Many people have heard me describe myself as a "big mouse". This isn't because I am small, or even quiet for that matter, but because I have a secret love affair with one thing; cheese. My love affair started at an early age. Le Petit Quebec cheddar was a staple in the Lavallée home. Next came the cheese curds; those squeaky and salty bits that I would always purchase at Maple Dale Cheese (outside of Tweed, Ontario) when going on any car trip to satisfy my need for cheese. As I grew up, so did my taste buds. When going out for dinner with my parents, instead of ordering the usual cream puff or chocolate cake for dessert, I, a fourteen year old, would opt for a cheese plate. During my first year away from home, my diet consisted of saltines and any number of cheeses; Smoked Cheddar, Brie, Bleu, and my old time favorite, extra old cheddar. Needless to say, those were the tastiest years of my life!
Now, you might think that I am exaggerating about my love affair, but believe me, I am not. My husband can attest that one of the first things he remembers about me is when he took me to the Halifax Farmers' Market and brought me over to "That Dutchman's" cheese booth so I could purchase a piece of Extra Old Growler. Once I had that piece of cheese in my hands, I tore off the plastic cover, placed it in it's brown paper bag and started sniffing it. Ah, the sweet aroma of a piece of aged gouda! Now, my husband did find this a little peculiar, but he admits that it's one of the reasons he married me!
One of the great things about living in Canada is the insane amount of great Canadian cheese we have! From British Columbia, to Quebec, New Brunswick, Ontario and Nova Scotia, Canadian cheese is a crowd pleaser.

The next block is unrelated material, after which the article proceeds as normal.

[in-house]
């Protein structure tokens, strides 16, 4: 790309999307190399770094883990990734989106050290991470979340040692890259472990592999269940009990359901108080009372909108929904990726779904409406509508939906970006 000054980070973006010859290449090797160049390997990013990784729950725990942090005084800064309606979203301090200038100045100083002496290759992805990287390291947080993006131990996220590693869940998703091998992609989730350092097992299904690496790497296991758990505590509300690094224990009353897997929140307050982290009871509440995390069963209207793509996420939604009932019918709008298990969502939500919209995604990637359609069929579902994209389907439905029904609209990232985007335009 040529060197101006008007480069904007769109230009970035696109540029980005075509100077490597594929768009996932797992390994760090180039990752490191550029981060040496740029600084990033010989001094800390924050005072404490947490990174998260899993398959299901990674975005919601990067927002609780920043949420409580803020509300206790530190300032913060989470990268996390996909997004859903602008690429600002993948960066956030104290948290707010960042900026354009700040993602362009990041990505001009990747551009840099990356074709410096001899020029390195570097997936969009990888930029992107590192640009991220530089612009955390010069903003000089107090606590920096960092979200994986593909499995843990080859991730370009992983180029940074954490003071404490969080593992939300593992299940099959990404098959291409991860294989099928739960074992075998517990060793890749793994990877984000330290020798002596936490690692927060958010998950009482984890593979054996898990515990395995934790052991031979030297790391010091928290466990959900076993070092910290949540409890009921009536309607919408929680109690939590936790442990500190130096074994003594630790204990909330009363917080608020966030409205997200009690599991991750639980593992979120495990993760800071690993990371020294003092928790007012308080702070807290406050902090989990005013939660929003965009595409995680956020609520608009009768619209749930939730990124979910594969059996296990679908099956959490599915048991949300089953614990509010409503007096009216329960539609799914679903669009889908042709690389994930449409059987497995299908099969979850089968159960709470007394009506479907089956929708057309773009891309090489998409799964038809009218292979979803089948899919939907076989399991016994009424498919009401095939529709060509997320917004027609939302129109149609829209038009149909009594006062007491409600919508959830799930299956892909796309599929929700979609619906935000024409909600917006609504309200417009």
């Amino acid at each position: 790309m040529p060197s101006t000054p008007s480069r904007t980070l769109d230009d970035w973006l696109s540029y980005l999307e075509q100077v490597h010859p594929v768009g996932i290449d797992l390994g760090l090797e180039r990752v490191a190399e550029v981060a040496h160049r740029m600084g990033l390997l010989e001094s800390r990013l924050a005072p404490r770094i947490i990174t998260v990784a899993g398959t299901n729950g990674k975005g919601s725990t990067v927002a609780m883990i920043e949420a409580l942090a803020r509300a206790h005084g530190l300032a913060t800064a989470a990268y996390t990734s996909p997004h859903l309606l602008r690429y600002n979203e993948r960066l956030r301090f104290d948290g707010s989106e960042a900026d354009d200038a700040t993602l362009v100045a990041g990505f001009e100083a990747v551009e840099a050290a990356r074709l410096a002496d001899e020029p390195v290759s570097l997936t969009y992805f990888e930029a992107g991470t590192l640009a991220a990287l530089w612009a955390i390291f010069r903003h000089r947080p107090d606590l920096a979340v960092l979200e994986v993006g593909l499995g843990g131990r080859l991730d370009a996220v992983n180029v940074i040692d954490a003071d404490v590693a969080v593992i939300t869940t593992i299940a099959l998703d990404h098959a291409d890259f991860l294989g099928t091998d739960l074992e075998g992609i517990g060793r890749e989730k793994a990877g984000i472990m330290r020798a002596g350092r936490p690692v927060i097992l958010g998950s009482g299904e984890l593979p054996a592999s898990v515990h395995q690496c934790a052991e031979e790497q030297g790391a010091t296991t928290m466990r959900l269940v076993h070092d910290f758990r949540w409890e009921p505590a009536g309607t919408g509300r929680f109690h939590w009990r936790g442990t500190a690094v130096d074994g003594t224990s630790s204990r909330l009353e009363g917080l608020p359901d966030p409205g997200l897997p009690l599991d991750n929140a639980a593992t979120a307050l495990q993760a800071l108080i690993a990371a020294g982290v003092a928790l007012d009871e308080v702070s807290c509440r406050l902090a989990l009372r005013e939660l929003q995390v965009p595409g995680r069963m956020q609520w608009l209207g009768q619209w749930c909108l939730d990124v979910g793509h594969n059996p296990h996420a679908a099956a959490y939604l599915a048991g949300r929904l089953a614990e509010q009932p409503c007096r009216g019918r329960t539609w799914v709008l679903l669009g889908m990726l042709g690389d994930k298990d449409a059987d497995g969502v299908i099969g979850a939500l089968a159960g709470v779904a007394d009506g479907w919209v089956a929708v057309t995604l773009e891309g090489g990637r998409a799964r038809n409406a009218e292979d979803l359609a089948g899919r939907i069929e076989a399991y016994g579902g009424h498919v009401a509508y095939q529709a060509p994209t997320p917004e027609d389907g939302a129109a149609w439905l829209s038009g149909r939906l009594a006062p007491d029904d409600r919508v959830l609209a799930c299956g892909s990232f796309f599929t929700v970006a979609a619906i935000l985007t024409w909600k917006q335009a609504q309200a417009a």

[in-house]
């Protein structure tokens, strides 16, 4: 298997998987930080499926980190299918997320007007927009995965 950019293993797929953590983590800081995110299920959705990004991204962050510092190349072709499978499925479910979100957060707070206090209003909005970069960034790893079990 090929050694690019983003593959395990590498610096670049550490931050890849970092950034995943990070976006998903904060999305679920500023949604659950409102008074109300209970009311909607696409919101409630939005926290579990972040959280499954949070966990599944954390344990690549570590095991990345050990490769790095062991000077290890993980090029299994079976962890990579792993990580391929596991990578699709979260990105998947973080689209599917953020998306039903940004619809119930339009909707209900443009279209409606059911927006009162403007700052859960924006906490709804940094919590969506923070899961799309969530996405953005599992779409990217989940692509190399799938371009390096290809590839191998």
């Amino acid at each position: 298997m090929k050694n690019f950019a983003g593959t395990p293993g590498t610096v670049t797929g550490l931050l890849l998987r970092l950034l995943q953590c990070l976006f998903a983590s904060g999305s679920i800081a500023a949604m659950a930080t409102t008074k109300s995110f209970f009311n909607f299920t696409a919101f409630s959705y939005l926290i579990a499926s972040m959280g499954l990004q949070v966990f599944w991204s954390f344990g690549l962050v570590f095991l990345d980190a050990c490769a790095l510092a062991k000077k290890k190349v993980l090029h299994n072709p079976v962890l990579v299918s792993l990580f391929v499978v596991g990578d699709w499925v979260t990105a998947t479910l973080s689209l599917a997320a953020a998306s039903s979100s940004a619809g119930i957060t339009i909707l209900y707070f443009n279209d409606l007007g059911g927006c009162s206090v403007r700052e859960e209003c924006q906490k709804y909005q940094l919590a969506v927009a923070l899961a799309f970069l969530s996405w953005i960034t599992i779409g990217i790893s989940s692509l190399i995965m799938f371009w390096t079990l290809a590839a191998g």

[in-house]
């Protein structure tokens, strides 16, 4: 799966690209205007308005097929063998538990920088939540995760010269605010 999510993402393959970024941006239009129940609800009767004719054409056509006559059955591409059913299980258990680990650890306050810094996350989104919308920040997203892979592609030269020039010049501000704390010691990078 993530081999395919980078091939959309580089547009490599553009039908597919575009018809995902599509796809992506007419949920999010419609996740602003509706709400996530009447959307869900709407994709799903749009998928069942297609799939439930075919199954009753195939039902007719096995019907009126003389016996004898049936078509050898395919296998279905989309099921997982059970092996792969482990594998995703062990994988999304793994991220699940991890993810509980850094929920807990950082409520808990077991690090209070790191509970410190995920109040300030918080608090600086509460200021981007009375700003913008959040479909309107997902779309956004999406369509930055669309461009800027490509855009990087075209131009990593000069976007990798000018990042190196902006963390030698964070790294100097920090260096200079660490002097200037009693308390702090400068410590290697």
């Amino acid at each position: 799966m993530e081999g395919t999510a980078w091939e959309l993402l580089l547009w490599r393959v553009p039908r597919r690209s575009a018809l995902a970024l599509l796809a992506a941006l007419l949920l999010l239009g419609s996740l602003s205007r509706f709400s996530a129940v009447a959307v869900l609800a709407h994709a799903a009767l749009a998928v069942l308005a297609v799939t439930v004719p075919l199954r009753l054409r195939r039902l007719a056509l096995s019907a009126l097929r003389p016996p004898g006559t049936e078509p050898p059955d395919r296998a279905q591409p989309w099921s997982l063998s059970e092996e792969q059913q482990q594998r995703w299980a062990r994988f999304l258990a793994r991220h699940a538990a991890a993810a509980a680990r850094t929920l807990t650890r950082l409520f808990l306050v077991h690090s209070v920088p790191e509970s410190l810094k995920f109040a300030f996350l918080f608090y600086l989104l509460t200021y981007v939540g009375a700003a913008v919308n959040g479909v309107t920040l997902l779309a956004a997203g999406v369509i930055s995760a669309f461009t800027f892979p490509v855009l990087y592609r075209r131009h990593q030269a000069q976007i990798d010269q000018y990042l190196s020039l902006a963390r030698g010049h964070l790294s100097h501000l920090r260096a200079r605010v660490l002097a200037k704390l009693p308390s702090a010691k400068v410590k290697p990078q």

At home, we are never without a few of these cheeses; havarti from Fox Hill Cheese House, and gouda from That Dutchman's Farm, just to mention some of the local cheeses. The only downfall from my cheese buying, is that I have one drawer in my fridge that is dedicated to cheese, and is often full of cheese "nubbins" (all those little bits that tend to never be eaten).
I have the great job of being able to taste, cook and create with some amazing Canadian cheese for the next few months thanks to the Dairy Farmers of Canada and their "Simple Pleasures" campaign. Want to know what cheeses to try or which our my favourites? Check out their page "All You Need Is Cheese". Also, make sure to check out more of my pictures on Instagram, Facebook and Twitter.
Now that you have all this cheese knowledge, how about offering a cheese platter the next time you have guests? I know that a lot of people find it daunting to put together a cheese plate, but it is as easy as pie! Here are a few tips for creating a memorable cheese plate:
- Make sure to buy cheese that you are familiar with, or have tried at the store. (nothing worse than buying something "new" and getting it home to find that you think it's awful!). Also, make sure to look for the "blue cow" 100% Canadian Milk symbol when buying Canadian cheese.
- Keep it simple! I cannot stress how important it is to keep things simple and not try to over do it. I have seen first hand how horrendous a cheese plate can look and taste when someone has tried too hard to impress.
- Try to have a theme. Whether you are going all Canadian, all local, all blue or all soft/hard, make sure that your cheeses have a theme or at least are compatible with one another.
- Make sure to have some great accompaniments! Fresh figs or beautiful Medjool dates go well with cheese, as do grapes, pears, nuts and apples. Try to be creative and add some preserves or jellies (red pepper jelly is great with brie!) or even some honey drizzled on top of an extra old cheddar. You also want some crackers or bread; a fruit bread like a honey-apricot or even toasted raisin bread impresses the guests.